Abbasi and Hashemi implemented their attack technique in a rootkit that functions as a loadable kernel module (LKM). This allows them to bypass existing host-based intrusion detection and control-flow integrity tools for embedded systems like Doppelganger and Autoscopy Jr.
"The novelty of our attack lies in the fact that to manipulate the physical process we do not modify the PLC logic instructions or firmware," the researchers said in their paper. "This can be achieved without leveraging traditional function hooking techniques and by placing the entire malicious code in dynamic memory."
The drawback of implementing the rootkit as an LKM -- essentially a driver -- is that deploying it requires root privileges. Because of this, the researchers also developed a version of the attack that uses existing features of the PLC runtime to reconfigure the pins, and this variant can be implemented by exploiting any memory corruption vulnerability that allows loading malicious code directly into dynamic memory.
Another attack technique targets a feature called pin multiplexing that allows the use of the same pins for different interfacing modes in addition to GPIO (general purpose input/output). The functionality of a pin can be re-assigned during runtime and again, there is no feedback to tell the OS something has happened.
"Let's say you're using a pin to connect to a motor and manage it via a pulse width modulation (PWM) controller inside the CPU," Abbasi said. "In the attack, what we do is multiplex that pin and change its functionality to something else, but the CPU doesn't tell the memory management unit (MMU), which translates virtual addresses into physical addresses, that the physical address that corresponds to that pin is no longer available. The MMU will continue to try to write to it, the CPU will ignore the request, but won't give back any error, and that's crazy because the PLC will still think that the motor is accessible."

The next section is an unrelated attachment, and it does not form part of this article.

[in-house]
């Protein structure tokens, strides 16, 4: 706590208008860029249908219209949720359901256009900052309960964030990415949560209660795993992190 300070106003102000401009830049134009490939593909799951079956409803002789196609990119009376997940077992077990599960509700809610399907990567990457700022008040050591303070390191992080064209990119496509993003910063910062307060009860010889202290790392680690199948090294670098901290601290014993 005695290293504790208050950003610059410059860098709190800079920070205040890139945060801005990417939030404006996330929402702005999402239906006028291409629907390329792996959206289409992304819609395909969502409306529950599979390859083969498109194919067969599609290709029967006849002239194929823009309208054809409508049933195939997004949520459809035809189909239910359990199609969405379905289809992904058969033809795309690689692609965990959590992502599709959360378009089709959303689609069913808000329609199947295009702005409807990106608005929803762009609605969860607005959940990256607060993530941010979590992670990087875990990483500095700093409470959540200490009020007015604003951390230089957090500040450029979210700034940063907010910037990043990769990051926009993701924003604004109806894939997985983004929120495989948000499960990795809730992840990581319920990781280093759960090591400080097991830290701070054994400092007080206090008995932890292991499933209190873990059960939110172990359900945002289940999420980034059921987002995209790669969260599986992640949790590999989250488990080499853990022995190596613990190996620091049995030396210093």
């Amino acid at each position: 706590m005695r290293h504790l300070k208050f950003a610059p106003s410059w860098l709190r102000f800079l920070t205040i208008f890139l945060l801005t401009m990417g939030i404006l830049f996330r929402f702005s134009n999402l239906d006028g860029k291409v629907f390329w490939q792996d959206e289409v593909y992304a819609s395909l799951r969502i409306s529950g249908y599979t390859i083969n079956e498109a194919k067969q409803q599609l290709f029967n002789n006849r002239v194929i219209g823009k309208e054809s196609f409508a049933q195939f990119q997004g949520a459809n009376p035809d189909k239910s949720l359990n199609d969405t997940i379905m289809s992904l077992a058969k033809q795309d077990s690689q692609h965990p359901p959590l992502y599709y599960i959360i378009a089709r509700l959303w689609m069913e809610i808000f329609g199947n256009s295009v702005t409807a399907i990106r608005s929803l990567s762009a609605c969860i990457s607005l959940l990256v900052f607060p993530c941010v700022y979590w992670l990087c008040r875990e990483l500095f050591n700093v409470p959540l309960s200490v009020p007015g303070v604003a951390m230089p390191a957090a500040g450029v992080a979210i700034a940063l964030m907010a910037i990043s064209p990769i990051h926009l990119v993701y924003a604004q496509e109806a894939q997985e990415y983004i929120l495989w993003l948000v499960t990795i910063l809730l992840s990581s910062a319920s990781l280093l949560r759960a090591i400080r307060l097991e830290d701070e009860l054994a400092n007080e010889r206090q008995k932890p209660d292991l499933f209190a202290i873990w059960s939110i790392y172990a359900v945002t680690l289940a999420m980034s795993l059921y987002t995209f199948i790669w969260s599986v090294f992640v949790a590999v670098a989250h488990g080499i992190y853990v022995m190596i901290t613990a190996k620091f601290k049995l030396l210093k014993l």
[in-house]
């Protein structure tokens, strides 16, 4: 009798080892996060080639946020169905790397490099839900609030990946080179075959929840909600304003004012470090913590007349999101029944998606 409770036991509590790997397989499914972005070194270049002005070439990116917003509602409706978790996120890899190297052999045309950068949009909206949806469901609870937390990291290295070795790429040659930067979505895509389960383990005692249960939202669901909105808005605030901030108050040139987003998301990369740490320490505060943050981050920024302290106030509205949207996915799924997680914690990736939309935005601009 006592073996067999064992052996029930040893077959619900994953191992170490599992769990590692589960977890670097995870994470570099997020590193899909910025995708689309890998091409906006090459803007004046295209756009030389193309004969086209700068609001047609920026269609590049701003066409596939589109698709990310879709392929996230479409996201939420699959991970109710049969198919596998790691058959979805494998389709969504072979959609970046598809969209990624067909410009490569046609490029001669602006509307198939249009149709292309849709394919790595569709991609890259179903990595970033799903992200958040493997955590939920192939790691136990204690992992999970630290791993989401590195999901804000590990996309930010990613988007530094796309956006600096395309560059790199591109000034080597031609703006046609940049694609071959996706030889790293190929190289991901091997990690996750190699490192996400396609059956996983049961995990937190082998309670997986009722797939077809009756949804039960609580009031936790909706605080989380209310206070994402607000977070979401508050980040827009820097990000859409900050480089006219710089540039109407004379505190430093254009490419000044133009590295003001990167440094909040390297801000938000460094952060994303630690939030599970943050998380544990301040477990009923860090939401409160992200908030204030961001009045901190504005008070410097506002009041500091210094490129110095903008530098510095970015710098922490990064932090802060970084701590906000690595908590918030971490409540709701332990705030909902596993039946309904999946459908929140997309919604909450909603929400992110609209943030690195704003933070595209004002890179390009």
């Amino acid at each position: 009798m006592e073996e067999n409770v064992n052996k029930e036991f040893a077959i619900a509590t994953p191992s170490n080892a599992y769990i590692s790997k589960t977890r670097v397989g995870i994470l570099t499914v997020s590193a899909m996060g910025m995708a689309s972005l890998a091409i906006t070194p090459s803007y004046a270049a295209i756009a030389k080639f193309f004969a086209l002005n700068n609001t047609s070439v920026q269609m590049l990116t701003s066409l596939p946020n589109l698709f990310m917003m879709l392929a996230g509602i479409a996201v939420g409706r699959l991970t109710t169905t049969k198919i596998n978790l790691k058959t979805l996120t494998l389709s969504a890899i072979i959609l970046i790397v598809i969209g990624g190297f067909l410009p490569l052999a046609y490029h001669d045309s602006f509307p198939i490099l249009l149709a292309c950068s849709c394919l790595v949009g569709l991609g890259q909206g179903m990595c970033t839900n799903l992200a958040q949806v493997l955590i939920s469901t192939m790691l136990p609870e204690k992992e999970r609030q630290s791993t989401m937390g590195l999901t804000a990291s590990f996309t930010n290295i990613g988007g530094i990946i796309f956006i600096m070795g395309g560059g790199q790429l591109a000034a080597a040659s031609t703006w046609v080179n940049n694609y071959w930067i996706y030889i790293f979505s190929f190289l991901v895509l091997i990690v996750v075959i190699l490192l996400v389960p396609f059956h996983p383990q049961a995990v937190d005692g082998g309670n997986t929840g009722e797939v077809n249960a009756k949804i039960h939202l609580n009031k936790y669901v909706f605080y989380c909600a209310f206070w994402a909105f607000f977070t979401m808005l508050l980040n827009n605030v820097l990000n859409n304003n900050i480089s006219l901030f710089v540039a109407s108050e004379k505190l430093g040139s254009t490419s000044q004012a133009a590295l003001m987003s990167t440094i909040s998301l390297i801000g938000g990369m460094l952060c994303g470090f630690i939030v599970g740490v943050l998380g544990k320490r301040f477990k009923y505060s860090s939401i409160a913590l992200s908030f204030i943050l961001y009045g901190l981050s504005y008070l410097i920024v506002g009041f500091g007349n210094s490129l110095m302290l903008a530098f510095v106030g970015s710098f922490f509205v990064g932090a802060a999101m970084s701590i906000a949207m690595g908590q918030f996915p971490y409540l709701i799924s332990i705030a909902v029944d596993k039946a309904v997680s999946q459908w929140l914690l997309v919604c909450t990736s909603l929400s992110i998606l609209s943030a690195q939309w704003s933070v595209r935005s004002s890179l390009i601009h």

According to Abbasi, we're not likely to see these kinds of I/O attacks in the wild soon, because there are currently easier ways to compromise PLCs. However, as vendors build the next generation of PLCs with better built-in security, it's important to keep in mind that firmware and logic manipulations are not the only attack options available to hackers.
Also, it's not only PLCs that are vulnerable to I/O attacks but all embedded devices for which I/O operations are critical, such as the electronic control units (ECUs) used in cars or the intelligent electronic devices (IEDs) used in the electric power industry.
In their paper, the researchers propose two research directions for new techniques that could be used to detect I/O attacks. They plan to use these as the basis for their future work.
Sign up for Computerworld eNewsletters.